It must have seemed an easy hit for Michael Russell, our grandly titled Constitutional Relations Secretary. Sunday morning radio, blah-blah-blah, headlines tomorrow.
So we had Mr Russell informing the anxious nation that a no-deal Brexit would “result in businesses closing down ... problems in the food chain ... problems with the supply of essential medicines”.
Mr Russell expanded the point, saying “drug companies very, very reluctant to be involved ... very, very problematic ... very difficult if not impossible” to guarantee security of medical supplies. Headlines, headlines, headlines.
The first thought is that if such a dire threat exists, might it not be the duty of the Health Secretary in the Scottish Government to appraise the public, in rather more measured tones?
Unusually, an extremely effective voice of rebuttal was on hand – no less a personage than the President of the Royal Pharmaceutical Society, Ash Soni – with a magisterial put-down on Good Morning Scotland.
Dismissing Mr Russell’s claims, he added: “Trying to scare the public is not a great thing to be doing at this time ... What we don’t need is patients starting to stockpile because that itself will create a shortage in the market.”
This point is so obvious that one might have expected it to curb even Mr Russell’s instincts. Where I live, if ferries are off for a couple of days, the Tesco shelves are emptied just in case things get worse.
Extrapolate that to the “very, very problematic” challenge of supplying drugs on which people’s lives may depend and we are into territory of Grade A Irresponsibility for which Mr Russell should apologise and desist.
But let’s also follow through the logic of what he said. If he truly believes in the dire consequences of a no-deal Brexit, including potential for the medical supply chain failing, then why has his party resolutely opposed the one certain means of preventing it?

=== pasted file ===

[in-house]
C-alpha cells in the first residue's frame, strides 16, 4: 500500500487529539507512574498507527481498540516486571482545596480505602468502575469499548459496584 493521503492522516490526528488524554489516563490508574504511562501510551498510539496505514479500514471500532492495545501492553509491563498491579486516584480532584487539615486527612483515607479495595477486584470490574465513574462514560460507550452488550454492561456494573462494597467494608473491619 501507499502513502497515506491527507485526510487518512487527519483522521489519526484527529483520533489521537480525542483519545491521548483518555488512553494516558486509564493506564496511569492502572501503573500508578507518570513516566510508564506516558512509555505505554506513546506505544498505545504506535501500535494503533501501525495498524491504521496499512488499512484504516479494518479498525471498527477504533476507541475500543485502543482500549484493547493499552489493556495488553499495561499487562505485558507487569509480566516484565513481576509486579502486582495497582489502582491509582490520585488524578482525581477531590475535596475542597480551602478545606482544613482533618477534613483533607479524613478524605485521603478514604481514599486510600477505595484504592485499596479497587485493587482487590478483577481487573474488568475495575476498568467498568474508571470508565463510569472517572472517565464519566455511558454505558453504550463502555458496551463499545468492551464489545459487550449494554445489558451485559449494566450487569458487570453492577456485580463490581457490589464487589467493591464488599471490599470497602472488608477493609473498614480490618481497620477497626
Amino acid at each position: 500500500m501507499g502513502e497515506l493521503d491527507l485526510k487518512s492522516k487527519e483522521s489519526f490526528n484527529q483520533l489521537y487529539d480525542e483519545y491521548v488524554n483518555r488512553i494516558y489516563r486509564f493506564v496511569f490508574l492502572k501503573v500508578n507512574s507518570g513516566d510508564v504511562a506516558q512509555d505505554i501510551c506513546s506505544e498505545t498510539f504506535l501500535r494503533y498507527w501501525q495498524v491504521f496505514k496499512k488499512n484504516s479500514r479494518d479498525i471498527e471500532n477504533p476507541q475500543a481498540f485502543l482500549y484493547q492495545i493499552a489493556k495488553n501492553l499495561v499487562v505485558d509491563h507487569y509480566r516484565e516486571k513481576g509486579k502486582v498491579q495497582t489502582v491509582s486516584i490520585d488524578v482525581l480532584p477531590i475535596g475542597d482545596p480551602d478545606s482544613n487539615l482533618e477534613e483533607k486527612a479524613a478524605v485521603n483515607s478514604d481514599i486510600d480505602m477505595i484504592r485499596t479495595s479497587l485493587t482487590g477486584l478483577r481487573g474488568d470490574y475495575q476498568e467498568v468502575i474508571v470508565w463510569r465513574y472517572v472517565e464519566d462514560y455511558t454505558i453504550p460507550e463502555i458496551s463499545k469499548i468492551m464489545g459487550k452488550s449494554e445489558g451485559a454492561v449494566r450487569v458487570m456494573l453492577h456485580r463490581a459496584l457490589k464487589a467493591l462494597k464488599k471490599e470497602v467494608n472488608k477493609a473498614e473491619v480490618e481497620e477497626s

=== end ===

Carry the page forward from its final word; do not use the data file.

The same question applies, of course, to other opposition parties and will arise again in the coming weeks. To me, it is the great under-asked question of the whole Brexit fiasco. If no-deal is so unthinkable (as it should be), then why have you been so contemptuous of the deal that was and is available?
If businesses, jobs and even human life are at risk from no-deal, at what point does it become morally as well as politically reprehensible to reject the one sure way of avoiding it? There may be a satisfactory answer but I have never heard it – largely because the question is never put to those who, like Mr Russell, love to pontificate but ultimately to avoid hard choices.
The deal the EU and UK agreed is not perfect but it is ludicrous for anyone starting from a “remain or if we can’t remain stay as close as possible” position to reject it when the brutal alternative may well be the “no deal” exit they supposedly abhor.
As the week wore on, an unmistakable matter of life and death emerged through Scotland’s awful drug statistics. If ever there was a case for politicians working together to tackle a social blight, surely this is it. Any chance?
Only a fool attributes this tragedy to a single government or party. The causes are rooted deep in poverty, poverty of expectation, the weird Scottish attachment to excess, failure to tackle inter-generational mayhem through early intervention ... Take your pick.
Equally, any government in office for 12 years must accept responsibility, without deflection, for what happened on its watch. Why did it take passing a meaningless 1,000 drug-death landmark for an “emergency” to be recognised?
Why are there continuing cuts to vital support services? There are a lot of “whys”?
Wretchedly, the Scottish Government deployed a strategy to create an argument about powers, concentrating on one relatively narrow issue – which in no way explains the fact that Scotland’s drug deaths are three times higher than the UK’s as a whole.
Sometimes in politics, there is a need to grow up and recognise that where life and death are involved, there really is a time to stop spinning and start acting – perhaps even in silence.